PORTLAND, Ore. — Alice Gustafson is remembered fondly. The beloved wife and mother of four passed away in February 2019. So, it came as quite a surprise when the government sent a $1,200 stimulus check to the deceased Oregon woman.
“How does my mom, who is not even living, get a stimulus check?” asked Gustafson’s daughter, Sally Doughty of Beaverton.
The federal stimulus check sent to Gustafson was marked “DECD” - noting she was listed as deceased in the federal database.
KGW has heard from at least five different people whose deceased loved ones received coronavirus relief payments.
“You’d think they would be careful and filter out people who are dead, but they didn’t,“ said Cheryl Calm of Oregon City. “They’ve sent checks to dead people.”
Calm’s mother passed away in January 2018. Bank records show a $1,200 stimulus payment direct deposited into her late mother’s bank account on April 15.
“If they sent her a stimulus check, how many others have they sent?” asked Calm.
These unexpected checks and direct deposit payments have left many family members uneasy and confused about what they should do with the money.
“We thought, we could donate it to a food shelter but in reality, it doesn’t belong to us,” explained Doughty. “It belongs to the government.”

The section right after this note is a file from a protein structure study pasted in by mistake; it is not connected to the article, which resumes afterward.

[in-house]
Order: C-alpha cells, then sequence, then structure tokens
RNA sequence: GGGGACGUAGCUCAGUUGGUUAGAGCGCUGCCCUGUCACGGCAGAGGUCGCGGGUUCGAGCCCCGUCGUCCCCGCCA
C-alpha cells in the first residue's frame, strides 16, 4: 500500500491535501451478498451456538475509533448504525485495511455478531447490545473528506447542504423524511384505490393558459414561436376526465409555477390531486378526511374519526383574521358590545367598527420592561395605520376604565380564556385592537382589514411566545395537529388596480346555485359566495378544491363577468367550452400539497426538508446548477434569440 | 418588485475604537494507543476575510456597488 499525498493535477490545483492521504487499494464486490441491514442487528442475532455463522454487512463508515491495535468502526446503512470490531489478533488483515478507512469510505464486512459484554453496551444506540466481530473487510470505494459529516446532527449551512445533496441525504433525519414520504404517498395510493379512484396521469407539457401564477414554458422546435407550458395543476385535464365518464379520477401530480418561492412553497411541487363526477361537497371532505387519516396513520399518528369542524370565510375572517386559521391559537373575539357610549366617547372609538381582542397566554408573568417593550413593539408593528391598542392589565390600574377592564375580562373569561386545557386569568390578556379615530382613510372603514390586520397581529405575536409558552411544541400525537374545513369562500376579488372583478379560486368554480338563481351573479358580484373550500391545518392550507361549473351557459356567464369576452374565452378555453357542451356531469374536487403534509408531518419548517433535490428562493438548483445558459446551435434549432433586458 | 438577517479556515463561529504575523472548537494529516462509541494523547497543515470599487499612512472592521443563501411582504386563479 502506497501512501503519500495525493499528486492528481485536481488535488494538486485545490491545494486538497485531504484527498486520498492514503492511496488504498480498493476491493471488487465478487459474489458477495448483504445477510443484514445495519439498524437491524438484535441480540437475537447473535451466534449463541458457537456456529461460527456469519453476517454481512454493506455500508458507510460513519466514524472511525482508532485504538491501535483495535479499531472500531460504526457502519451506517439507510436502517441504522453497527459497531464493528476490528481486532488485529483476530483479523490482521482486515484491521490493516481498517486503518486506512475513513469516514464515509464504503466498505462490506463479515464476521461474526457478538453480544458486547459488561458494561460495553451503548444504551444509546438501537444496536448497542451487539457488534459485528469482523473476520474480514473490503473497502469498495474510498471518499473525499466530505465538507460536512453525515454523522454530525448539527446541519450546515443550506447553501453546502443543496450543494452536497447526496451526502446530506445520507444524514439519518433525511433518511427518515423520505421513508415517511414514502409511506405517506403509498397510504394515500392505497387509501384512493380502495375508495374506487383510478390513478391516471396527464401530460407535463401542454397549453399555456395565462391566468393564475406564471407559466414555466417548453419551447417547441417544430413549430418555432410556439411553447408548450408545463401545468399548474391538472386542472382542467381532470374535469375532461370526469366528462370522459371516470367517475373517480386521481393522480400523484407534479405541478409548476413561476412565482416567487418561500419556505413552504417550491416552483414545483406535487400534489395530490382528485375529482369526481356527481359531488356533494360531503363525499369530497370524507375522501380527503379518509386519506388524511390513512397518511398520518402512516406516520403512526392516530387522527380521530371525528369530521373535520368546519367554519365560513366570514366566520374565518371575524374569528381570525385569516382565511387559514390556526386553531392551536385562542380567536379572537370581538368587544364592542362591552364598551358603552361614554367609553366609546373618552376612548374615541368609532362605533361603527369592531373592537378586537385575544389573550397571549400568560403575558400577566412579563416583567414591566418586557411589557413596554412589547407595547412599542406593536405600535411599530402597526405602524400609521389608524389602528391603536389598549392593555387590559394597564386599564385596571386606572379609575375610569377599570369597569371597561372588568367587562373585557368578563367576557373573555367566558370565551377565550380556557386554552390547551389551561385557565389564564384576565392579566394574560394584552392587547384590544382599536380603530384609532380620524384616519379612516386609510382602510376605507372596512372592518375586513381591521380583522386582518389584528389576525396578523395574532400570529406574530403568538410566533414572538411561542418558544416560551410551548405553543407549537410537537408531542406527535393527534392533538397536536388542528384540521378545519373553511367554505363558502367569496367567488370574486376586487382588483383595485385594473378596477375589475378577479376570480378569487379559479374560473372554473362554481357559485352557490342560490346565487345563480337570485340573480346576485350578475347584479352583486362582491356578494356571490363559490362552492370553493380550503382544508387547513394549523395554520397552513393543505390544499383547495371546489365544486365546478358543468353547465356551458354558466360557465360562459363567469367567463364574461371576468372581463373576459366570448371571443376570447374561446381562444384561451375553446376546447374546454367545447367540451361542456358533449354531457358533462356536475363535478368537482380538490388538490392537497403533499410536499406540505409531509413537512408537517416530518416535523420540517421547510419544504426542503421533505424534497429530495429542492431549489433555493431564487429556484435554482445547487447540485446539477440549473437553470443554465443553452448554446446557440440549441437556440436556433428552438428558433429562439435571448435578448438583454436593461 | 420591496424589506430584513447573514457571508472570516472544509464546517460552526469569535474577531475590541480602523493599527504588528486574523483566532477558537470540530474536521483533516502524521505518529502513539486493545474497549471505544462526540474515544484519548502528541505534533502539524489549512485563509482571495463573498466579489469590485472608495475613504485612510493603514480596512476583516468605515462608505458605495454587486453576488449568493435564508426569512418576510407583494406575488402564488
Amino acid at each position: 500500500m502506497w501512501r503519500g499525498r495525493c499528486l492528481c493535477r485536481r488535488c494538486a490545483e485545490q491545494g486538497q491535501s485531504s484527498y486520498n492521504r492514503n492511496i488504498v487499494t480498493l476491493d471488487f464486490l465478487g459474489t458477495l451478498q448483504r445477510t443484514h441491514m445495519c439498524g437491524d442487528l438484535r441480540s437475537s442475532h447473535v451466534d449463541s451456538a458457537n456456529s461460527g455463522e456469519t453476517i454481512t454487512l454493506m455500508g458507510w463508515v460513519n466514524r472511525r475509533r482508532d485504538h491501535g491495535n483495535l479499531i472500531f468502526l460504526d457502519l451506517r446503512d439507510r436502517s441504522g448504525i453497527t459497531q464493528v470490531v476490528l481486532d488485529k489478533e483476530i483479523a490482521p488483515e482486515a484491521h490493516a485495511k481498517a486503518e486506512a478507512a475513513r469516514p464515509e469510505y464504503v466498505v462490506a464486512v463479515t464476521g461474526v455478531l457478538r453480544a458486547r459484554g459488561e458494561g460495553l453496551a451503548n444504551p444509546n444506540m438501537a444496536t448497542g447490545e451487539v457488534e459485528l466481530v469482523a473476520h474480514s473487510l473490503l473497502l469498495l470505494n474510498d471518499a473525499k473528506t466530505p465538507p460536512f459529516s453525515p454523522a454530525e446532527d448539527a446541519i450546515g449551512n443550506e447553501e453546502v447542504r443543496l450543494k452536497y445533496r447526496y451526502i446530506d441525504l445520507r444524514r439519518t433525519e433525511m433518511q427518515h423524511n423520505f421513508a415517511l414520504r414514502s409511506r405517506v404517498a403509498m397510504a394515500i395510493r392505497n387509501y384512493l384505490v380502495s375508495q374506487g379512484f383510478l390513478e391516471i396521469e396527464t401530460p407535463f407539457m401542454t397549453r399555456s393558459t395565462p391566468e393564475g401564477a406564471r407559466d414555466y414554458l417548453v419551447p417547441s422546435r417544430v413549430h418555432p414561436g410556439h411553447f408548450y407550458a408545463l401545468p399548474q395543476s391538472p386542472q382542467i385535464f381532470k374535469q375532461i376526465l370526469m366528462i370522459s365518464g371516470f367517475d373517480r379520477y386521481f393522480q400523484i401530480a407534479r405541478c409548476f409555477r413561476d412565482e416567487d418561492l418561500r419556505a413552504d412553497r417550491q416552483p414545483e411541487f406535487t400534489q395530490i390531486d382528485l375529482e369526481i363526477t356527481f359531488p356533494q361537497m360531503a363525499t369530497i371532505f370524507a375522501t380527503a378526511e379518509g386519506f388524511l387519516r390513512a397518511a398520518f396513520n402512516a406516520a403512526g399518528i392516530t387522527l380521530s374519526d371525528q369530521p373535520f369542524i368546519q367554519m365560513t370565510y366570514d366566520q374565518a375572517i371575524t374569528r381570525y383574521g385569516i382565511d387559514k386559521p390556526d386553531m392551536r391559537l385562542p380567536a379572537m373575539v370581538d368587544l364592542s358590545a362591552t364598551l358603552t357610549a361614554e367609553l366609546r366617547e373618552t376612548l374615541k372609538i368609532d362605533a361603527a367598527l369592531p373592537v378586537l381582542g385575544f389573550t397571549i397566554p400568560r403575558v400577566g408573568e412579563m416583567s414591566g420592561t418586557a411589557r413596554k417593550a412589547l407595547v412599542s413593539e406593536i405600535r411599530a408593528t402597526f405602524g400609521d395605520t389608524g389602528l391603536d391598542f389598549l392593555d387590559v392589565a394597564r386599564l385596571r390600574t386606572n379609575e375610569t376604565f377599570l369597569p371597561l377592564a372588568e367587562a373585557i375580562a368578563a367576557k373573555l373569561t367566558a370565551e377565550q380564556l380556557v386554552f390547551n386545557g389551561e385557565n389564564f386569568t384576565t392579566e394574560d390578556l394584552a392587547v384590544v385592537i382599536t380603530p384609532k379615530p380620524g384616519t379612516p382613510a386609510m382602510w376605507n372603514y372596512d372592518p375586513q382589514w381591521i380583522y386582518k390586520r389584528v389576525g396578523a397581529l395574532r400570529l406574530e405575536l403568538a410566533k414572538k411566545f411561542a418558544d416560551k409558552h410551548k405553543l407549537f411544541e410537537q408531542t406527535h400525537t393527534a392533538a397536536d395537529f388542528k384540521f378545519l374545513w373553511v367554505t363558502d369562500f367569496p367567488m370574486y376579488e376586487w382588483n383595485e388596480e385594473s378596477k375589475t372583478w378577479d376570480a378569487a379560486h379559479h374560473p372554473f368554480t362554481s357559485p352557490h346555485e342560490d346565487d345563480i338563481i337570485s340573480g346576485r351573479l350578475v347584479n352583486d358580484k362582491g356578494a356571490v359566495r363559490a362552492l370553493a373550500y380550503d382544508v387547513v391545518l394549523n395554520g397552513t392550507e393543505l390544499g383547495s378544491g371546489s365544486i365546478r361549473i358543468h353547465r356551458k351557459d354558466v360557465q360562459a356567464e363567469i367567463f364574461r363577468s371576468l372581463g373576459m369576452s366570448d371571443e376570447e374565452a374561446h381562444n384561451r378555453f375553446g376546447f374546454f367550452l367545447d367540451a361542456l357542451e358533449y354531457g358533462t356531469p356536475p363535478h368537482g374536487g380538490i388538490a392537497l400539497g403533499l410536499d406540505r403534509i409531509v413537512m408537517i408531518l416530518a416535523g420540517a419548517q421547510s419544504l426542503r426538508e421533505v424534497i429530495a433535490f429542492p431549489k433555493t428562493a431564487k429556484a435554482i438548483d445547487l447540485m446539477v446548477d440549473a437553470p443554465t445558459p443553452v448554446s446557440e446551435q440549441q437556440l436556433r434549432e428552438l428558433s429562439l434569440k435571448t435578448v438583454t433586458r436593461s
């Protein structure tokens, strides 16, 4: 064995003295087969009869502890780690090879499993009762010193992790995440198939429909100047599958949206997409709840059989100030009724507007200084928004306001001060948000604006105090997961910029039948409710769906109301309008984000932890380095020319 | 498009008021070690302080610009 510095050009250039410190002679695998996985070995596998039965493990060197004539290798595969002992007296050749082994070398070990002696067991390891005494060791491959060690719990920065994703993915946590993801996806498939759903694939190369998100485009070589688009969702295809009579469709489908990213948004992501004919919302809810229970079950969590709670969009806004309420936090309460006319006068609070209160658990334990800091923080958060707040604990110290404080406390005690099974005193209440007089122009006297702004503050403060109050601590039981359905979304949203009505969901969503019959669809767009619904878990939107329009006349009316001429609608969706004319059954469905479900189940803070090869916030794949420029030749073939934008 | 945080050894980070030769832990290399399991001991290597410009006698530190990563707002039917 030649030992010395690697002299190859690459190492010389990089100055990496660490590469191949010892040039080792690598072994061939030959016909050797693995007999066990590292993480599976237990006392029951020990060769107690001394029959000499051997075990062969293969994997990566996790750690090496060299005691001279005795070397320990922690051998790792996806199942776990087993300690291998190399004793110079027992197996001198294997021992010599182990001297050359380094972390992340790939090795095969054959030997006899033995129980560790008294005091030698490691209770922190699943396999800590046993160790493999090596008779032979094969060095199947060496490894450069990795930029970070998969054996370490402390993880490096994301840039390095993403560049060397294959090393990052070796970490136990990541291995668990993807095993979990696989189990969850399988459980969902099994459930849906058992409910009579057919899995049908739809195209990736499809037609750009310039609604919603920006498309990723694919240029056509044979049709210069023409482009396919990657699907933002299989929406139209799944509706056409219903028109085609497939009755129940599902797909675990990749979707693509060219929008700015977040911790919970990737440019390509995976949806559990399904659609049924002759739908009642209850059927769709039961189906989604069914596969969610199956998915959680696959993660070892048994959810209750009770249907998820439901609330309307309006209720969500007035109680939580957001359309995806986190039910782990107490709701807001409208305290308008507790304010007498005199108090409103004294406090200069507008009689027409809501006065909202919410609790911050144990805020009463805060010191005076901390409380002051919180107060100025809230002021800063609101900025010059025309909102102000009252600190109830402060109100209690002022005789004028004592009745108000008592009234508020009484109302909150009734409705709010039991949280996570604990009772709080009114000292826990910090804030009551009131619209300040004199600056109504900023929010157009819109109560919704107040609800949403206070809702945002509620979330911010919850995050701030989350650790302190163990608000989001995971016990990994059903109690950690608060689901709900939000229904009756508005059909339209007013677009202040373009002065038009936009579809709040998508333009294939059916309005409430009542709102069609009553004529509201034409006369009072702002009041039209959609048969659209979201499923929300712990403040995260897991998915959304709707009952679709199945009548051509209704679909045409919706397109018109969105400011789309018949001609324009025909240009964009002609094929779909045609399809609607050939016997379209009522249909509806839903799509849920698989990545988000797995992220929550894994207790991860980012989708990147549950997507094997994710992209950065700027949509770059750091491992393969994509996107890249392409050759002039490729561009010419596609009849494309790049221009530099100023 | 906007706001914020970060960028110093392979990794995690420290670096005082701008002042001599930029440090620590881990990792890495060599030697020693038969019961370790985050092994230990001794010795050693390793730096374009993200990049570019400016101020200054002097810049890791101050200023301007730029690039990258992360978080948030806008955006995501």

The Internal Revenue Service said it is aware of the situation, but so far, the federal agency hasn’t offered any advice.
On April 17, President Donald Trump said he expected the money to be returned.
“Sometimes you send a check to somebody wrong. Sometimes people are listed, they die, and they get a check. That can happen,” said President Trump during a White House briefing. “We’ll get that back. Everything we’re going to get back.”
Sending out stimulus payments has been a herculean task for the government. The Treasury Department issued more than 89 million direct payments in three weeks and more than 150 million stimulus checks are being sent out.
It’s not clear how many payments were made to people who were deceased.
In an interview with the Wall Street Journal last week, Treasury Secretary Steven Mnuchin said relatives and estates of dead people who received checks should return the money.
“We’re checking the databases, but there could be a scenario where we missed something, and yes, the heirs should be returning that money,” Mnuchin told the newspaper.
So far, it’s not clear how taxpayers should return the money or what they should do with the check.
Jack Bogdanski, who teaches taxation at Lewis & Clark Law School, suggested surviving spouses and heirs wait to mail back stimulus checks and don’t spend the money deposited into accounts.
Instead, Bogdanski said families should wait for guidance from the federal government when the legal status of the money becomes clearer.